As we move into the new year, here is a look at some of the creators and editors who passed away in 2020.
We continue our series that looks back at the biggest news trends of 2020. Watch for more posts all this week.
In a year of losses, the passing of so many talented creators and editors hit especially hard. Here is a look at some of the comics people who passed away in 2020.
Political cartoonist Ron Rogers died on January 20 at the age of 65. When he became the editorial cartoonist at the South Bend Tribune in the 2000s, he was generally regarded as the first Black editorial cartoonist at a daily newspaper. He was also the staff cartoonist for the Augusta Chronicle. Born in Richmond, Virginia, in 1954, Rogers started his cartooning career as a freelancer for The Richmond Afro-American and Planet in 1980.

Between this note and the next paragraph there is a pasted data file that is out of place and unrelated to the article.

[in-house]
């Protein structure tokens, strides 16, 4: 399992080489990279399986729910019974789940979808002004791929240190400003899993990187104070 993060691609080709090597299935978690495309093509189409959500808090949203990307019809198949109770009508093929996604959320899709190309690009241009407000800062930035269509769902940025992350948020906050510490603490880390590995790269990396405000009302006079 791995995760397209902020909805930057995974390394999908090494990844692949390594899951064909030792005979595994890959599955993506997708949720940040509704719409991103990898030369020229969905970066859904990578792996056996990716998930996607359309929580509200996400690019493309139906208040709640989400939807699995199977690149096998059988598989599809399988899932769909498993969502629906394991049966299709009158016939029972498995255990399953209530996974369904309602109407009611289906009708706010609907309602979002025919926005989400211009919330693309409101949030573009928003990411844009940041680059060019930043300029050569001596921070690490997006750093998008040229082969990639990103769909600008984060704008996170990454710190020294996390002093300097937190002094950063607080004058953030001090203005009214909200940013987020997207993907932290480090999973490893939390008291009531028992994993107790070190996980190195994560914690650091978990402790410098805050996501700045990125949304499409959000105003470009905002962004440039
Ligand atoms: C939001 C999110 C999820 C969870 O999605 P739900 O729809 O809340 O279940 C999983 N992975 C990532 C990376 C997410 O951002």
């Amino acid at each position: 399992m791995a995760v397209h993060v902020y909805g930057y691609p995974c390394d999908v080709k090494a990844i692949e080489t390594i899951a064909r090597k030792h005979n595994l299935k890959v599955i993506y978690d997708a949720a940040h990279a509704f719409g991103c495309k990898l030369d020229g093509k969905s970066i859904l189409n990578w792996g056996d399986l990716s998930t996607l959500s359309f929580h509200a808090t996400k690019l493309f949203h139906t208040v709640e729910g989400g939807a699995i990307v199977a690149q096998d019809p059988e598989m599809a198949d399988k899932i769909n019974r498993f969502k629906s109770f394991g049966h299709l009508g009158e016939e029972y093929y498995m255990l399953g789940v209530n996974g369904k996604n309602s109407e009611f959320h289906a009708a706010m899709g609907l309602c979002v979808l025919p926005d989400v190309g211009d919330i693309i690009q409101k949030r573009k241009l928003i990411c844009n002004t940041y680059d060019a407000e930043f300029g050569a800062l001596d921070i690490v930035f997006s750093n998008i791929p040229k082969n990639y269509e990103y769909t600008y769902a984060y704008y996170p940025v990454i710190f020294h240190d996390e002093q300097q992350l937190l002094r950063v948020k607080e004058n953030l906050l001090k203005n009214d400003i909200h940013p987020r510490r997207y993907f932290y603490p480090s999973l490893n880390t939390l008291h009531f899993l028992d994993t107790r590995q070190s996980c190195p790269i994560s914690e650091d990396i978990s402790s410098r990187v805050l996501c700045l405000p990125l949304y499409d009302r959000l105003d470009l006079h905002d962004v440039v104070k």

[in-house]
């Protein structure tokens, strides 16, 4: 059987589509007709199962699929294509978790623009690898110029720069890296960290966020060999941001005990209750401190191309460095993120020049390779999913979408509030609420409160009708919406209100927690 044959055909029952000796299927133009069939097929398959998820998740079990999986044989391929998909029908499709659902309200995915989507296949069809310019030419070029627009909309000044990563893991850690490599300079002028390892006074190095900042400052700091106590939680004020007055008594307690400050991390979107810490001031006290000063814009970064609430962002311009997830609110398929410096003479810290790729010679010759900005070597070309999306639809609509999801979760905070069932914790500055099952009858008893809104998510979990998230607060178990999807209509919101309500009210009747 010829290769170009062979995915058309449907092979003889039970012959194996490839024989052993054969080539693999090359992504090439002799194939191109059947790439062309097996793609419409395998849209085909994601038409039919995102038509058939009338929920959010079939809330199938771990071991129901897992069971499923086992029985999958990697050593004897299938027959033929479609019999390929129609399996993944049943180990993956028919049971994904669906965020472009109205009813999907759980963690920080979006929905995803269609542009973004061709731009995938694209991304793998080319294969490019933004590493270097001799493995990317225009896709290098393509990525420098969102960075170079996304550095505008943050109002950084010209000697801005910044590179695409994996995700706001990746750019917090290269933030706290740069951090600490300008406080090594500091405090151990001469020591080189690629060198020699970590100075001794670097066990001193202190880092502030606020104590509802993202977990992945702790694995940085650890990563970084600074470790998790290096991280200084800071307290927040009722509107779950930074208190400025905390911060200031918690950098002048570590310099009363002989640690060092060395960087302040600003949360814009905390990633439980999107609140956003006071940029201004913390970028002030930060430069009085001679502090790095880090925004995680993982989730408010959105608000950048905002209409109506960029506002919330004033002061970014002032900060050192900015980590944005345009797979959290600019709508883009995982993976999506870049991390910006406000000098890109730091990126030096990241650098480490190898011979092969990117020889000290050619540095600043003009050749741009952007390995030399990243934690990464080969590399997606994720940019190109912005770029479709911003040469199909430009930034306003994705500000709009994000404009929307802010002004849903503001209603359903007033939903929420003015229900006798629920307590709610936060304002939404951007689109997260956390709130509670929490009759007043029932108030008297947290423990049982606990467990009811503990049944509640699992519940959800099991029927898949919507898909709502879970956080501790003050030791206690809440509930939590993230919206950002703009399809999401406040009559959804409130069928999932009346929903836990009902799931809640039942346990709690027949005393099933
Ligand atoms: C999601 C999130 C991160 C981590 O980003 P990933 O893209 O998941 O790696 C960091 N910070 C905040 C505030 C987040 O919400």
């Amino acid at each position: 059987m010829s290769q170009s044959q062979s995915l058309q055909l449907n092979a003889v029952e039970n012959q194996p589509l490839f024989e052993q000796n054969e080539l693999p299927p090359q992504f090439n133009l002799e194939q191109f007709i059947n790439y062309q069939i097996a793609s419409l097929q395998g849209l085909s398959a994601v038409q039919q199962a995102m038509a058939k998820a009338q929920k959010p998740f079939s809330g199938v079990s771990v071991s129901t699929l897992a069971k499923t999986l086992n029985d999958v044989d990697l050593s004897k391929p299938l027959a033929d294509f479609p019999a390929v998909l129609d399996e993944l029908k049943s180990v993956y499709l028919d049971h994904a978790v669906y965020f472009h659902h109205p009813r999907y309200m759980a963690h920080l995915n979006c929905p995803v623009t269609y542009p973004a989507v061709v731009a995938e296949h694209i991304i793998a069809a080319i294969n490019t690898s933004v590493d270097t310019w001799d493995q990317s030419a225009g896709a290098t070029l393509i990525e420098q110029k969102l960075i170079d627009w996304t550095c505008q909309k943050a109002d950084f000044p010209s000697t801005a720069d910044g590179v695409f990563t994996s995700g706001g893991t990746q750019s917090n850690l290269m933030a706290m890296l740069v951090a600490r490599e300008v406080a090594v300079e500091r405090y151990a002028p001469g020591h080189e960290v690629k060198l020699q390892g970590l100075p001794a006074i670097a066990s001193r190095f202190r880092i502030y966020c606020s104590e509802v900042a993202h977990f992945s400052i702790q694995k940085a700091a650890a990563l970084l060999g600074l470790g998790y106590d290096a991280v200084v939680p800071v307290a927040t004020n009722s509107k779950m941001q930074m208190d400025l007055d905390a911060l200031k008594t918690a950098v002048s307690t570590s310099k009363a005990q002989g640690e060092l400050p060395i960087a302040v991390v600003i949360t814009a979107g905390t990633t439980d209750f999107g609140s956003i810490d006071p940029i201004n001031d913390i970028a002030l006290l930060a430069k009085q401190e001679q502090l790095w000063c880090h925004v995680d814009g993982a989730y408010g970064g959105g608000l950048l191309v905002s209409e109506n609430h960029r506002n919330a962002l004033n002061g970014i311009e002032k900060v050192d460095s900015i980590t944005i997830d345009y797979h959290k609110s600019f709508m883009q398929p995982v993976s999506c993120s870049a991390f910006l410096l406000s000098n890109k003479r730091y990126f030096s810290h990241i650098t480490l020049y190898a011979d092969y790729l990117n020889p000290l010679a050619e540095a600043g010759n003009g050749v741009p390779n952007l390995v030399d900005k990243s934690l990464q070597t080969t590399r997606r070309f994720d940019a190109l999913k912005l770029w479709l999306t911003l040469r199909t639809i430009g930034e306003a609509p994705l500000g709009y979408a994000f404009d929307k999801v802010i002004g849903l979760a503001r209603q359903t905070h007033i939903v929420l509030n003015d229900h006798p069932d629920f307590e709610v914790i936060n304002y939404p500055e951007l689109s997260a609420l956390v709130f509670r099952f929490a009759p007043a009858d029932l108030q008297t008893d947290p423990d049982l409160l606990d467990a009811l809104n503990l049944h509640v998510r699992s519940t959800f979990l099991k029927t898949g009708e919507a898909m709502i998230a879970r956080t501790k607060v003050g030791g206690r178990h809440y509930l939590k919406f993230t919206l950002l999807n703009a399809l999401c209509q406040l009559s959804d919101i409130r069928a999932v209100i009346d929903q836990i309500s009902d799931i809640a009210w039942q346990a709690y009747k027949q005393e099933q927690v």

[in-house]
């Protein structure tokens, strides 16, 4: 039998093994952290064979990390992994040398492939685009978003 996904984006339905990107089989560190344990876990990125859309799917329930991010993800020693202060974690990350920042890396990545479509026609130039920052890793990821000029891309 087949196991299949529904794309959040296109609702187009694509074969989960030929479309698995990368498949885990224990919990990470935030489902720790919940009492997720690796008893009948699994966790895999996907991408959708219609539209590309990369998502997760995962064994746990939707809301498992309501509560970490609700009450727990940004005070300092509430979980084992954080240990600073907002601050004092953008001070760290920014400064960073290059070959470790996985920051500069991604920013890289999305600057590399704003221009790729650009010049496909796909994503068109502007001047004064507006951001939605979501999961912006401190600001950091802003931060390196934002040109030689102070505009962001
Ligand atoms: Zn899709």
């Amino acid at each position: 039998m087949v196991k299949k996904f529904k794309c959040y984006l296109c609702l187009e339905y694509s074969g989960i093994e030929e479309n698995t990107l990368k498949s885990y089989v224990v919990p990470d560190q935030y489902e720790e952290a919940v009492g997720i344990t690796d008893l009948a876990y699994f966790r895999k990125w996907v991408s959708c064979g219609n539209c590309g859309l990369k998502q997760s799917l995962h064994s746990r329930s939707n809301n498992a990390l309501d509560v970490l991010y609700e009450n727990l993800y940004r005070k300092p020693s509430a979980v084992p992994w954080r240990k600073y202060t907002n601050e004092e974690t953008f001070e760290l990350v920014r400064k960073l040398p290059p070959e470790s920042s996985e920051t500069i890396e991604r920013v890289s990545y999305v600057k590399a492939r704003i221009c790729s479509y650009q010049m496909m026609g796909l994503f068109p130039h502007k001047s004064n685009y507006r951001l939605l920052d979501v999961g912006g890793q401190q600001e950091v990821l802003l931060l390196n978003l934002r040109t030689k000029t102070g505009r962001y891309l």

Rep. John Lewis’s memoir of the Civil Rights movement is not ancient history. It’s the guidebook we need today.
I keep coming back to March.
It’s not something I thought would happen. It’s a good book, true, but now more than ever, it’s a necessary book.
It should not be necessary. We were supposed to be reading March, Rep. John Lewis’s memoir of the Civil Rights movement, as history. The final volume ends on a triumphant note, with the passage of the Voting Rights Act. When we closed the book, we were supposed to be closing the book on the terrible history of Jim Crow in America.
Except we haven’t. Before Lewis and his co-authors, Andrew Aydin and Nate Powell, were even finished with the third volume, the Supreme Court rolled back the protections of the Voting Rights Act. In preparation for the 2016 election, many states closed down registration sites, purged the voter rolls, restricted polling places and hours, and in the case of the North Carolina Republicans, actually sent out a press releasebragging about suppressing black votes.